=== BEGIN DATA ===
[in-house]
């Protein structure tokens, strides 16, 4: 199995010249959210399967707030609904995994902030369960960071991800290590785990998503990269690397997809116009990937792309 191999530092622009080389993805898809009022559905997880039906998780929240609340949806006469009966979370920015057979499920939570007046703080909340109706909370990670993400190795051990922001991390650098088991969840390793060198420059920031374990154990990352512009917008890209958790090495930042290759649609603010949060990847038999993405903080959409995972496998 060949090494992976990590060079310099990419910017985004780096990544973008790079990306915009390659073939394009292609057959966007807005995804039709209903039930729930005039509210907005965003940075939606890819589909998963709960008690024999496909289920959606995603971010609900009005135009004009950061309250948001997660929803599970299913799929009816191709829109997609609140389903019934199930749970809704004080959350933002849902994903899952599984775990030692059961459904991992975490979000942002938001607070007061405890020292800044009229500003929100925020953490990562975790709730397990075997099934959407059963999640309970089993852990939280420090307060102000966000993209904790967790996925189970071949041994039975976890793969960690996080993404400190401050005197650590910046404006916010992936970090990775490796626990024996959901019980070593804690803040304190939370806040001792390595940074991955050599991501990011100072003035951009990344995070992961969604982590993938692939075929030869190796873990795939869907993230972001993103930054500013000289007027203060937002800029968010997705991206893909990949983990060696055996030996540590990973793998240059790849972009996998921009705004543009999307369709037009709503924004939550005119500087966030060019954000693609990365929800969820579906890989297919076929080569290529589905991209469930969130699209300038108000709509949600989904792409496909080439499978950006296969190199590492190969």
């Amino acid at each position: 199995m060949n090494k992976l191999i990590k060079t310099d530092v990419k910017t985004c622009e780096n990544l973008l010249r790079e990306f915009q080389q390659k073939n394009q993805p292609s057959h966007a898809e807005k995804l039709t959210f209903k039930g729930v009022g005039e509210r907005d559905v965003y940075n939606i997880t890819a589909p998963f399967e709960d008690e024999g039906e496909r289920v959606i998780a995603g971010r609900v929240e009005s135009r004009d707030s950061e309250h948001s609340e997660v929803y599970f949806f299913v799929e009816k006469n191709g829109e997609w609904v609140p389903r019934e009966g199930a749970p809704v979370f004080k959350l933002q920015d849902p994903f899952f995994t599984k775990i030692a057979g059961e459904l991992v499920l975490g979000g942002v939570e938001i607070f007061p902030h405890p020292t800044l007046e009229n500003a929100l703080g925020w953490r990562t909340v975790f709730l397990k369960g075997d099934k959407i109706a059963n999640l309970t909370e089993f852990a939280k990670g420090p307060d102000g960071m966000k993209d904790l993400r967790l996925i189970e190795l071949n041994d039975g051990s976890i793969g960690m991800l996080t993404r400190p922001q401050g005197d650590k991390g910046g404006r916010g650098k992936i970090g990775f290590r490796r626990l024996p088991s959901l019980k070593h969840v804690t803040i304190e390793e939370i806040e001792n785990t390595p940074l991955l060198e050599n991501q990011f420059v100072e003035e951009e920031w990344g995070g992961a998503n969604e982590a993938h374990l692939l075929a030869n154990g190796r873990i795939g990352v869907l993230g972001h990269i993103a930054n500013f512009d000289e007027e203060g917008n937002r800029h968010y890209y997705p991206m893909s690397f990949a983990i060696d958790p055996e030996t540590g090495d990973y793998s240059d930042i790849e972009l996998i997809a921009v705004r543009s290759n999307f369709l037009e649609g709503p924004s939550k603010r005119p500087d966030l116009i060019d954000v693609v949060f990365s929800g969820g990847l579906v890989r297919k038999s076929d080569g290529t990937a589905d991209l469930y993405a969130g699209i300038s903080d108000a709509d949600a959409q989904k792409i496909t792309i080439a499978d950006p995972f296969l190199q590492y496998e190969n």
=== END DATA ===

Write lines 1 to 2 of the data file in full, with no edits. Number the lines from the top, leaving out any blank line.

[in-house]
């Protein structure tokens, strides 16, 4: 199995010249959210399967707030609904995994902030369960960071991800290590785990998503990269690397997809116009990937792309 191999530092622009080389993805898809009022559905997880039906998780929240609340949806006469009966979370920015057979499920939570007046703080909340109706909370990670993400190795051990922001991390650098088991969840390793060198420059920031374990154990990352512009917008890209958790090495930042290759649609603010949060990847038999993405903080959409995972496998 060949090494992976990590060079310099990419910017985004780096990544973008790079990306915009390659073939394009292609057959966007807005995804039709209903039930729930005039509210907005965003940075939606890819589909998963709960008690024999496909289920959606995603971010609900009005135009004009950061309250948001997660929803599970299913799929009816191709829109997609609140389903019934199930749970809704004080959350933002849902994903899952599984775990030692059961459904991992975490979000942002938001607070007061405890020292800044009229500003929100925020953490990562975790709730397990075997099934959407059963999640309970089993852990939280420090307060102000966000993209904790967790996925189970071949041994039975976890793969960690996080993404400190401050005197650590910046404006916010992936970090990775490796626990024996959901019980070593804690803040304190939370806040001792390595940074991955050599991501990011100072003035951009990344995070992961969604982590993938692939075929030869190796873990795939869907993230972001993103930054500013000289007027203060937002800029968010997705991206893909990949983990060696055996030996540590990973793998240059790849972009996998921009705004543009999307369709037009709503924004939550005119500087966030060019954000693609990365929800969820579906890989297919076929080569290529589905991209469930969130699209300038108000709509949600989904792409496909080439499978950006296969190199590492190969």